The village was completely destroyed and was rebuilt after some archaeological digs were done. There are about 15 buildings that have been reconstructed as well as fences and gardens.
The houses are built where they found the stone foundations. The Village was a Moravian settlement of Christian American Natives. They left the tribal religion and reached out to those around them. There were several Moravian missionaries that lived here also.
The houses were small and the doors were short. During the summer and on weekends they have guides who do the re-enactments and demonstrations.
The Moravians were big into educating the Indians. They wrote textbooks and translated the Bible into the tribal language. The second biggest building in the village was the above school. At one point they had 100 children attending.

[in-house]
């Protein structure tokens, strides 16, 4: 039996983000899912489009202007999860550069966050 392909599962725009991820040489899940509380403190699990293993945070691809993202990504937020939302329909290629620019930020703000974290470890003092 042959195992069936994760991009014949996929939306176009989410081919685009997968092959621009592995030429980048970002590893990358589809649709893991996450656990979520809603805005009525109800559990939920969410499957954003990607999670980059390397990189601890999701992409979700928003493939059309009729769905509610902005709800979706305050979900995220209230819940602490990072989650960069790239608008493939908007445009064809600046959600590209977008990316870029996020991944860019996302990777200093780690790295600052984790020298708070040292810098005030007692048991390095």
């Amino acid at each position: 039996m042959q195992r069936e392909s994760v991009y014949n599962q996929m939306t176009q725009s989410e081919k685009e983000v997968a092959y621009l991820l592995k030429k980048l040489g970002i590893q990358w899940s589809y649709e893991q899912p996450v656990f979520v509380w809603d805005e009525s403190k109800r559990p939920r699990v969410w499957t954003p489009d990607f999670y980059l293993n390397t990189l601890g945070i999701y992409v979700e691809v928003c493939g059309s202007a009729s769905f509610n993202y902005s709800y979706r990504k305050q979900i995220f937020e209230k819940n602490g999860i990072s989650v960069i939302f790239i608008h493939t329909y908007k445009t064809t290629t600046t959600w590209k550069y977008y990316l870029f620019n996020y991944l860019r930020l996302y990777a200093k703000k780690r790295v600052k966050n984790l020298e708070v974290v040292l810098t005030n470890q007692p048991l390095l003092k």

The burial ground for the town. Only baptized individuals could be buried here. They did bury both white and Indian side by side. The stones on the ground are the headstones.
The original church in the village held over 300 people. They held services here every morning and evening to teach the people.
In late 1776 they left the settlement and burned the church down so that it wouldn't be desecrated. They left the area because they were pacifists and they were caught in the fighting of the Revolutionary War between the British coming down from Fort Detroit and the Colonists coming up from Fort Pitt. Neither side appreciated the 'Christian' Indians.
We had a nice time and spent about 1.5 hours here. If the presenters had been demonstrating the candle making, and all the other colonial arts we could have spent more. There is a nice small museum at the entrance that gives more history and holds many of the artifacts they found while excavating their archaeological dig.